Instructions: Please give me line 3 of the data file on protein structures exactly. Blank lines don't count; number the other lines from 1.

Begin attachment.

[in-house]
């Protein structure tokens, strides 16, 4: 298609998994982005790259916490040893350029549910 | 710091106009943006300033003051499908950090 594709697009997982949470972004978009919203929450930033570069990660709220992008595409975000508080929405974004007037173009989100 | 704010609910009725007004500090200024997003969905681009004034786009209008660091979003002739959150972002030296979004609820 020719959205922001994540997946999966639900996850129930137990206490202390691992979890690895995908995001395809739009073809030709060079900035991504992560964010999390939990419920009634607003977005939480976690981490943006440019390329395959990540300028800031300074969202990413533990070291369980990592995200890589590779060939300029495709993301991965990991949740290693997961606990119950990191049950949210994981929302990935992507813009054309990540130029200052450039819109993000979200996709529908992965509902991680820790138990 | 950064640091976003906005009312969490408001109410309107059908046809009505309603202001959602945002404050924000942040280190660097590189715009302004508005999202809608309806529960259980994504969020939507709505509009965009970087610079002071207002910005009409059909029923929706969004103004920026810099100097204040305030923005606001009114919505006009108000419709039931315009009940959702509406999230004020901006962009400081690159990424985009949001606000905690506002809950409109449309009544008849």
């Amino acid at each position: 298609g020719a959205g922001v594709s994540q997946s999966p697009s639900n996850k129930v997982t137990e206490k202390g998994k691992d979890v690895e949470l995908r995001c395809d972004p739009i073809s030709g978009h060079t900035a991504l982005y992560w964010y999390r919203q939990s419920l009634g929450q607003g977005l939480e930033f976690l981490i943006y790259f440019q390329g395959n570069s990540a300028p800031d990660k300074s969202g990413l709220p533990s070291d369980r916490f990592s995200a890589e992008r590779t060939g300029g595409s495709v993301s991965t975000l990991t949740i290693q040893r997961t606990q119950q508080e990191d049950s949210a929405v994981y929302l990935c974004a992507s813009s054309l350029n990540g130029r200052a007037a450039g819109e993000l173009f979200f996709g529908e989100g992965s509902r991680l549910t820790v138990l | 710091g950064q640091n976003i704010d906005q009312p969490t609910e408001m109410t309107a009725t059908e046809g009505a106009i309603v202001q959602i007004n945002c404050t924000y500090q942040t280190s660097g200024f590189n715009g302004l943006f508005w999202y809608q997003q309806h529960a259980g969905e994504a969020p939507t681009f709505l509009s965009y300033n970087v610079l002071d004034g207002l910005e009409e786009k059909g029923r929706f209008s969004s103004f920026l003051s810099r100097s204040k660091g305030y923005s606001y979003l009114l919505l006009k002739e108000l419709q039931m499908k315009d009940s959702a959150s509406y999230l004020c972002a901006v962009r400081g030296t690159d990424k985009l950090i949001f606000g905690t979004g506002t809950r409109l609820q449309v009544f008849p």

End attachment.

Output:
């Amino acid at each position: 298609g020719a959205g922001v594709s994540q997946s999966p697009s639900n996850k129930v997982t137990e206490k202390g998994k691992d979890v690895e949470l995908r995001c395809d972004p739009i073809s030709g978009h060079t900035a991504l982005y992560w964010y999390r919203q939990s419920l009634g929450q607003g977005l939480e930033f976690l981490i943006y790259f440019q390329g395959n570069s990540a300028p800031d990660k300074s969202g990413l709220p533990s070291d369980r916490f990592s995200a890589e992008r590779t060939g300029g595409s495709v993301s991965t975000l990991t949740i290693q040893r997961t606990q119950q508080e990191d049950s949210a929405v994981y929302l990935c974004a992507s813009s054309l350029n990540g130029r200052a007037a450039g819109e993000l173009f979200f996709g529908e989100g992965s509902r991680l549910t820790v138990l | 710091g950064q640091n976003i704010d906005q009312p969490t609910e408001m109410t309107a009725t059908e046809g009505a106009i309603v202001q959602i007004n945002c404050t924000y500090q942040t280190s660097g200024f590189n715009g302004l943006f508005w999202y809608q997003q309806h529960a259980g969905e994504a969020p939507t681009f709505l509009s965009y300033n970087v610079l002071d004034g207002l910005e009409e786009k059909g029923r929706f209008s969004s103004f920026l003051s810099r100097s204040k660091g305030y923005s606001y979003l009114l919505l006009k002739e108000l419709q039931m499908k315009d009940s959702a959150s509406y999230l004020c972002a901006v962009r400081g030296t690159d990424k985009l950090i949001f606000g905690t979004g506002t809950r409109l609820q449309v009544f008849p």